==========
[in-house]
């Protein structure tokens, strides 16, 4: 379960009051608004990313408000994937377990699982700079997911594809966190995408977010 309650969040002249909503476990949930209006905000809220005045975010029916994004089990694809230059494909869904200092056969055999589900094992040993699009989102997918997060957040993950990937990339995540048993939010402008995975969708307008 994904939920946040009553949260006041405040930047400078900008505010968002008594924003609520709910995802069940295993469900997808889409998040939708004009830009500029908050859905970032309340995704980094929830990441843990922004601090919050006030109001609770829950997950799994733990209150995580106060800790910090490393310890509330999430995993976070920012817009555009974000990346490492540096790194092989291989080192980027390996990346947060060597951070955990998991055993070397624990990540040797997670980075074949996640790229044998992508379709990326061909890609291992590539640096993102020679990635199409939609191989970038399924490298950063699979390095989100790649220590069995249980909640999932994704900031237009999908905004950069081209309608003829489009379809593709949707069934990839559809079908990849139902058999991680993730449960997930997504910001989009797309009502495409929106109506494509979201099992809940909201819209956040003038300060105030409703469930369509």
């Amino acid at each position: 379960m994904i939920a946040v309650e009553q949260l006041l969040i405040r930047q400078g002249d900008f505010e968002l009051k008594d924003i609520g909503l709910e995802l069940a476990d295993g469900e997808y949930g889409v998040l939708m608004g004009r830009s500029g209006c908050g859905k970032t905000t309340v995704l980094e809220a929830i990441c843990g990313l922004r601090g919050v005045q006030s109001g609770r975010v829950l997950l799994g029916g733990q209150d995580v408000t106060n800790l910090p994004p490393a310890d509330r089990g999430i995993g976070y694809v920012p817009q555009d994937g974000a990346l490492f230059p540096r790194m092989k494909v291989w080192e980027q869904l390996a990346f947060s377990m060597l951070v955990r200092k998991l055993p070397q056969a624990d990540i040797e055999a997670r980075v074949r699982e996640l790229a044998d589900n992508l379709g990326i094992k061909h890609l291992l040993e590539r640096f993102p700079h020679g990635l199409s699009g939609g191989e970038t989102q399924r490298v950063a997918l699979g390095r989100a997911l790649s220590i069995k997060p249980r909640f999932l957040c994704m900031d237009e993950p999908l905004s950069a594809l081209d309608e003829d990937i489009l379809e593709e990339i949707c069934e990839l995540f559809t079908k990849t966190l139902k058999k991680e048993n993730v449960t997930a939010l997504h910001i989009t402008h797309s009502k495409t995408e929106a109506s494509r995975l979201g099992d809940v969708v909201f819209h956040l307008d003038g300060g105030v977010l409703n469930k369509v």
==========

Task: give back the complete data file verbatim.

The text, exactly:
[in-house]
């Protein structure tokens, strides 16, 4: 379960009051608004990313408000994937377990699982700079997911594809966190995408977010 309650969040002249909503476990949930209006905000809220005045975010029916994004089990694809230059494909869904200092056969055999589900094992040993699009989102997918997060957040993950990937990339995540048993939010402008995975969708307008 994904939920946040009553949260006041405040930047400078900008505010968002008594924003609520709910995802069940295993469900997808889409998040939708004009830009500029908050859905970032309340995704980094929830990441843990922004601090919050006030109001609770829950997950799994733990209150995580106060800790910090490393310890509330999430995993976070920012817009555009974000990346490492540096790194092989291989080192980027390996990346947060060597951070955990998991055993070397624990990540040797997670980075074949996640790229044998992508379709990326061909890609291992590539640096993102020679990635199409939609191989970038399924490298950063699979390095989100790649220590069995249980909640999932994704900031237009999908905004950069081209309608003829489009379809593709949707069934990839559809079908990849139902058999991680993730449960997930997504910001989009797309009502495409929106109506494509979201099992809940909201819209956040003038300060105030409703469930369509």
């Amino acid at each position: 379960m994904i939920a946040v309650e009553q949260l006041l969040i405040r930047q400078g002249d900008f505010e968002l009051k008594d924003i609520g909503l709910e995802l069940a476990d295993g469900e997808y949930g889409v998040l939708m608004g004009r830009s500029g209006c908050g859905k970032t905000t309340v995704l980094e809220a929830i990441c843990g990313l922004r601090g919050v005045q006030s109001g609770r975010v829950l997950l799994g029916g733990q209150d995580v408000t106060n800790l910090p994004p490393a310890d509330r089990g999430i995993g976070y694809v920012p817009q555009d994937g974000a990346l490492f230059p540096r790194m092989k494909v291989w080192e980027q869904l390996a990346f947060s377990m060597l951070v955990r200092k998991l055993p070397q056969a624990d990540i040797e055999a997670r980075v074949r699982e996640l790229a044998d589900n992508l379709g990326i094992k061909h890609l291992l040993e590539r640096f993102p700079h020679g990635l199409s699009g939609g191989e970038t989102q399924r490298v950063a997918l699979g390095r989100a997911l790649s220590i069995k997060p249980r909640f999932l957040c994704m900031d237009e993950p999908l905004s950069a594809l081209d309608e003829d990937i489009l379809e593709e990339i949707c069934e990839l995540f559809t079908k990849t966190l139902k058999k991680e048993n993730v449960t997930a939010l997504h910001i989009t402008h797309s009502k495409t995408e929106a109506s494509r995975l979201g099992d809940v969708v909201f819209h956040l307008d003038g300060g105030v977010l409703n469930k369509v």